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On #MeToo’s fifth anniversary, the movement’s legacy is complicated

October 6, 2022, 11:52 AM UTC
From left: Gretchen Carlson, Tanuja Gupta, Tarana Burke, dream hampton, Christiane Amanpour, and Ellen Pao.
Illustration by Eleanor Shakespeare; CLOCKWise from top left: Burke: Richard Bord—Getty Images; Amanpour: Dia Dipasupil—Getty Images; Hampton: Chris Pizzello—Invision/AP Photo; Pao: David Paul Morris—Bloomberg/Getty Images; Gupta: Bebeto Matthews—AP Photo; Carlson: Lou Rocco—Disney General Entertainment Content/Getty Images; Protest images: Apu Gomes, Bill Tompkins, Sarah Morris, Timothy A. Clary—all Getty Images

Good morning, Broadsheet readers! This is Fortune senior writer Maria Aspan, subbing in for Emma. Stacey Abrams discusses her gubernatorial campaign; nine women are on Fortune’s “Ones to Watch” list; and it’s been five years since #MeToo—what’s changed?

Messy #MeToo: How do you assess a complicated global reckoning over sexual harassment and gender bias?

In October 2017, the New York Times kick-started Harvey Weinstein’s downfall—and a larger, viral conversation over sexism, harassment, and abuse. Five years later, my Fortune colleagues and I wondered how the women involved in #MeToo, before and after it went viral, feel about its legacy today. And so we asked more than 14 of these women—including Tarana Burke, Ellen Pao, Gretchen Carlson, and dream hampton—to reflect on what #MeToo did and didn’t change for a new feature in Fortune’s October/November 2022 issue.

In short: It’s complicated. “I’ve had a lot of disappointment over the last five years, don’t get me wrong,” says Burke, the activist who first coined “me too” in 2006. But “we actually live in a different world—the number of people whose lives have changed, the conversations that wouldn’t have taken place, the shift in culture.”

Most of the women we spoke to, who otherwise had vastly different experiences of #MeToo, echoed this ambivalence. These women spanned Silicon Valley, Hollywood, Wall Street, Main Street, and beyond. They were celebrities and executives as well as rank-and-file workers at McDonald’s, Google, and Goldman Sachs.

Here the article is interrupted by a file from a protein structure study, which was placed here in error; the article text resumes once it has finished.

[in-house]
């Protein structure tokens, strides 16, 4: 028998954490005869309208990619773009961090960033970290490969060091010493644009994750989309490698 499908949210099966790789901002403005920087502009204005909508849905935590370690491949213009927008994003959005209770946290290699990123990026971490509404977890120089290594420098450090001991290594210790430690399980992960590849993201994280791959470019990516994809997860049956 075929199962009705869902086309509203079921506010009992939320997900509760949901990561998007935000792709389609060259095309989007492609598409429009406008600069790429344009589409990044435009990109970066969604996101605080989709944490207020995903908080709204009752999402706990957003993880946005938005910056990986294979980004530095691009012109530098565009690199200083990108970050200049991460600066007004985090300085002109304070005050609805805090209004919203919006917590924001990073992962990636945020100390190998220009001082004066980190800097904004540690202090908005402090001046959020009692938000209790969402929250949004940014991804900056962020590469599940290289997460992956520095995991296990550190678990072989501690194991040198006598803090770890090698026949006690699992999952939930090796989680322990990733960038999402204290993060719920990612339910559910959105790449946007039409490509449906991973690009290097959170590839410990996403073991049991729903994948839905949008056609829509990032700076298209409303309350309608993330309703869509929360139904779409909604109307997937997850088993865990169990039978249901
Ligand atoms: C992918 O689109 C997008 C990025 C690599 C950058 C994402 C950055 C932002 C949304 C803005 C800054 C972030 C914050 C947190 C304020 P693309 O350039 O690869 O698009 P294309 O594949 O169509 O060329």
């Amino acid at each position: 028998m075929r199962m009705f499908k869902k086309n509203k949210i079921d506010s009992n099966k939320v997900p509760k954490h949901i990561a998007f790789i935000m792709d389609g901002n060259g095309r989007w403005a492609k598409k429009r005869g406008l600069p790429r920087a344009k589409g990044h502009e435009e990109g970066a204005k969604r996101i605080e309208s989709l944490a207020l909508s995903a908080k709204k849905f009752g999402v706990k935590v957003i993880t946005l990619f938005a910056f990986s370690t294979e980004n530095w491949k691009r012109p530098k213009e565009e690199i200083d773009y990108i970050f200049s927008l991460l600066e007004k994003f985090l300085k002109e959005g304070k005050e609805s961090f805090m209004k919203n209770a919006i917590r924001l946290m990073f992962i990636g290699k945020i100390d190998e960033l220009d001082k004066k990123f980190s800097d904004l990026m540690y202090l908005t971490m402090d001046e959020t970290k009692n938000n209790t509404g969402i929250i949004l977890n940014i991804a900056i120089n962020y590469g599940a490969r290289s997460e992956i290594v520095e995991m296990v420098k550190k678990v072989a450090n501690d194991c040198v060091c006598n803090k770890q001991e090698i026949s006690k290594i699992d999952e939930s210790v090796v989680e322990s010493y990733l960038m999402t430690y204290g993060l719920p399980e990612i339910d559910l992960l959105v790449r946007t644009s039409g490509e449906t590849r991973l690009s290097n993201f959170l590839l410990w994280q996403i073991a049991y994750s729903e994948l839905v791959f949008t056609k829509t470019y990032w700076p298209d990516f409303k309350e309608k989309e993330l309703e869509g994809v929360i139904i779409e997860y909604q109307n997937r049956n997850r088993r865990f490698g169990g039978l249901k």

And, like Burke, they alternated between optimism and frustration—not with #MeToo itself, but with what dream hampton calls the “Sisyphean nature” of trying to change the world.

“We are certainly in the backlash phase,” hampton, the documentary filmmaker of Surviving R. Kellytold me, citing the Supreme Court’s June decision to overturn Roe v. Wade. “I wish we could say that we were marching toward freedom, as opposed to fighting for abortion rights.”

Ellen Pao, whose 2012 gender discrimination lawsuit against Kleiner Perkins laid the groundwork for #MeToo in Silicon Valley, decried the ongoing lack of accountability in the tech industry. In the years since #MeToo, male founders have resigned over sexual harassment or just for lighting billions of investors’ dollars on fire—but they still get plenty of VC funding for their next startup.

“It’s embarrassing. It makes no sense. But it’s happening because the people who have the checkbooks and have the big investment funds don’t really seem to care that much,” Pao told me.

Still, #MeToo forced most companies and industries to pay more attention to sexism and harassment. As Burke put it: “There was a time when I had to literally beg people to get this issue on the agenda. Now people want me on the agenda.”

Our magazine feature—reported by Erika Fry, Emma Hinchliffe, Beth Kowitt, and me—is here, and you can read longer interviews with Pao here and hampton here.  

Maria Aspan
maria.aspan@fortune.com
@mariaaspan